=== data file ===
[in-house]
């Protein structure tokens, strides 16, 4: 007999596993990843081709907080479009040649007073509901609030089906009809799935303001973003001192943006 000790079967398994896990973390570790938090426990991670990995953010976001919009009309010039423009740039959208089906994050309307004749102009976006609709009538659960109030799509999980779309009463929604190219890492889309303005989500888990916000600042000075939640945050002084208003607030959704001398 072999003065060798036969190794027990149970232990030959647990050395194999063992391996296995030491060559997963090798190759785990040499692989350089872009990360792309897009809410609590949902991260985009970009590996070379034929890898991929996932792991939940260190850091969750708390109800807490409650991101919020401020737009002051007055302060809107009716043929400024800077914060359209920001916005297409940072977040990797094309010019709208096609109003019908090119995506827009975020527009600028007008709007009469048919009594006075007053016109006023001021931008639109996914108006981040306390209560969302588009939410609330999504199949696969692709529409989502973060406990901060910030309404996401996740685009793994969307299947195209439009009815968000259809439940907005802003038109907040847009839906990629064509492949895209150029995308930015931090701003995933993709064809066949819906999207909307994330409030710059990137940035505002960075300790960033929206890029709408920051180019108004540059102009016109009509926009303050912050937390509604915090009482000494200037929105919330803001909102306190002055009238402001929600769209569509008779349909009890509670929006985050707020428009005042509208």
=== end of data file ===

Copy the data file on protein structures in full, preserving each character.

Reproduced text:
[in-house]
């Protein structure tokens, strides 16, 4: 007999596993990843081709907080479009040649007073509901609030089906009809799935303001973003001192943006 000790079967398994896990973390570790938090426990991670990995953010976001919009009309010039423009740039959208089906994050309307004749102009976006609709009538659960109030799509999980779309009463929604190219890492889309303005989500888990916000600042000075939640945050002084208003607030959704001398 072999003065060798036969190794027990149970232990030959647990050395194999063992391996296995030491060559997963090798190759785990040499692989350089872009990360792309897009809410609590949902991260985009970009590996070379034929890898991929996932792991939940260190850091969750708390109800807490409650991101919020401020737009002051007055302060809107009716043929400024800077914060359209920001916005297409940072977040990797094309010019709208096609109003019908090119995506827009975020527009600028007008709007009469048919009594006075007053016109006023001021931008639109996914108006981040306390209560969302588009939410609330999504199949696969692709529409989502973060406990901060910030309404996401996740685009793994969307299947195209439009009815968000259809439940907005802003038109907040847009839906990629064509492949895209150029995308930015931090701003995933993709064809066949819906999207909307994330409030710059990137940035505002960075300790960033929206890029709408920051180019108004540059102009016109009509926009303050912050937390509604915090009482000494200037929105919330803001909102306190002055009238402001929600769209569509008779349909009890509670929006985050707020428009005042509208």